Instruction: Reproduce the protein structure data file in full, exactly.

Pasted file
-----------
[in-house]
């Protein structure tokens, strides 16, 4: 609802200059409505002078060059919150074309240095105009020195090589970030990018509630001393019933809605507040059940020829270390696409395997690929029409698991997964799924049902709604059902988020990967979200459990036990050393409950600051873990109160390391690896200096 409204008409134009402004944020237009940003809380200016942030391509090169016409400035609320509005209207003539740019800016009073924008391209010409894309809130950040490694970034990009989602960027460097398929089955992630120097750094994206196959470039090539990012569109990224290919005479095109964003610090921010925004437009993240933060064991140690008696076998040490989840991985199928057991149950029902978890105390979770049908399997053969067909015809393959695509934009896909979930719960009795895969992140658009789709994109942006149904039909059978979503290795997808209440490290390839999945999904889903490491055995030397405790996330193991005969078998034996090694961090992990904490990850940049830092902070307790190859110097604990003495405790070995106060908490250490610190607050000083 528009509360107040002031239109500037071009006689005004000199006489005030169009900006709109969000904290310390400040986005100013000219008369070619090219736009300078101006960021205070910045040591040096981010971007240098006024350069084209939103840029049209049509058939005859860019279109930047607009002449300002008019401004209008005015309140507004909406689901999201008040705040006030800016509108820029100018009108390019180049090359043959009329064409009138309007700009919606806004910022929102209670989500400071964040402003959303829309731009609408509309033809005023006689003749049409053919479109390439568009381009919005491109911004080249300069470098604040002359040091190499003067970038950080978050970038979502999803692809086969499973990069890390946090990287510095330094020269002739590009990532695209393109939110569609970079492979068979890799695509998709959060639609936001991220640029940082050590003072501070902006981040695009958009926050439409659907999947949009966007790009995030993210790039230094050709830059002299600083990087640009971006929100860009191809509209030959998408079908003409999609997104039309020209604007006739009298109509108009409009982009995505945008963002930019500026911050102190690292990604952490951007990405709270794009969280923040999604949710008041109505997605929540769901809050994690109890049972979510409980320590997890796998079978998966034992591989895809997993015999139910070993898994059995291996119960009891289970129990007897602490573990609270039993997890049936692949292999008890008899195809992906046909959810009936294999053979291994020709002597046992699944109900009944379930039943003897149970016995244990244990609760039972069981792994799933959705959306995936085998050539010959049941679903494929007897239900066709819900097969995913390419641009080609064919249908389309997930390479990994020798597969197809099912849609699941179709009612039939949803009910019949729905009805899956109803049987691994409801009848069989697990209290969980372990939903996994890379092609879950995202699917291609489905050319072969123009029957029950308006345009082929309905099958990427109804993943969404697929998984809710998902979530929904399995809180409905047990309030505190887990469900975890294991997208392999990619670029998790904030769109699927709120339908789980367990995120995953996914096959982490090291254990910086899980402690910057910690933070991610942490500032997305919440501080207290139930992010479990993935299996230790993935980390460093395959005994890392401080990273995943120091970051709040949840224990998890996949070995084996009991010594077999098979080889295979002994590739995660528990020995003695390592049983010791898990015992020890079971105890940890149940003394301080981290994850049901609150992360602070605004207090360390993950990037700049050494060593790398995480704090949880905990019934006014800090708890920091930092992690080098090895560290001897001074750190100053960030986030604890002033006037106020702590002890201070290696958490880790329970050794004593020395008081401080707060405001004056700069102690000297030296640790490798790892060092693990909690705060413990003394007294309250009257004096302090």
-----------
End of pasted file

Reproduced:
[in-house]
């Protein structure tokens, strides 16, 4: 609802200059409505002078060059919150074309240095105009020195090589970030990018509630001393019933809605507040059940020829270390696409395997690929029409698991997964799924049902709604059902988020990967979200459990036990050393409950600051873990109160390391690896200096 409204008409134009402004944020237009940003809380200016942030391509090169016409400035609320509005209207003539740019800016009073924008391209010409894309809130950040490694970034990009989602960027460097398929089955992630120097750094994206196959470039090539990012569109990224290919005479095109964003610090921010925004437009993240933060064991140690008696076998040490989840991985199928057991149950029902978890105390979770049908399997053969067909015809393959695509934009896909979930719960009795895969992140658009789709994109942006149904039909059978979503290795997808209440490290390839999945999904889903490491055995030397405790996330193991005969078998034996090694961090992990904490990850940049830092902070307790190859110097604990003495405790070995106060908490250490610190607050000083 528009509360107040002031239109500037071009006689005004000199006489005030169009900006709109969000904290310390400040986005100013000219008369070619090219736009300078101006960021205070910045040591040096981010971007240098006024350069084209939103840029049209049509058939005859860019279109930047607009002449300002008019401004209008005015309140507004909406689901999201008040705040006030800016509108820029100018009108390019180049090359043959009329064409009138309007700009919606806004910022929102209670989500400071964040402003959303829309731009609408509309033809005023006689003749049409053919479109390439568009381009919005491109911004080249300069470098604040002359040091190499003067970038950080978050970038979502999803692809086969499973990069890390946090990287510095330094020269002739590009990532695209393109939110569609970079492979068979890799695509998709959060639609936001991220640029940082050590003072501070902006981040695009958009926050439409659907999947949009966007790009995030993210790039230094050709830059002299600083990087640009971006929100860009191809509209030959998408079908003409999609997104039309020209604007006739009298109509108009409009982009995505945008963002930019500026911050102190690292990604952490951007990405709270794009969280923040999604949710008041109505997605929540769901809050994690109890049972979510409980320590997890796998079978998966034992591989895809997993015999139910070993898994059995291996119960009891289970129990007897602490573990609270039993997890049936692949292999008890008899195809992906046909959810009936294999053979291994020709002597046992699944109900009944379930039943003897149970016995244990244990609760039972069981792994799933959705959306995936085998050539010959049941679903494929007897239900066709819900097969995913390419641009080609064919249908389309997930390479990994020798597969197809099912849609699941179709009612039939949803009910019949729905009805899956109803049987691994409801009848069989697990209290969980372990939903996994890379092609879950995202699917291609489905050319072969123009029957029950308006345009082929309905099958990427109804993943969404697929998984809710998902979530929904399995809180409905047990309030505190887990469900975890294991997208392999990619670029998790904030769109699927709120339908789980367990995120995953996914096959982490090291254990910086899980402690910057910690933070991610942490500032997305919440501080207290139930992010479990993935299996230790993935980390460093395959005994890392401080990273995943120091970051709040949840224990998890996949070995084996009991010594077999098979080889295979002994590739995660528990020995003695390592049983010791898990015992020890079971105890940890149940003394301080981290994850049901609150992360602070605004207090360390993950990037700049050494060593790398995480704090949880905990019934006014800090708890920091930092992690080098090895560290001897001074750190100053960030986030604890002033006037106020702590002890201070290696958490880790329970050794004593020395008081401080707060405001004056700069102690000297030296640790490798790892060092693990909690705060413990003394007294309250009257004096302090």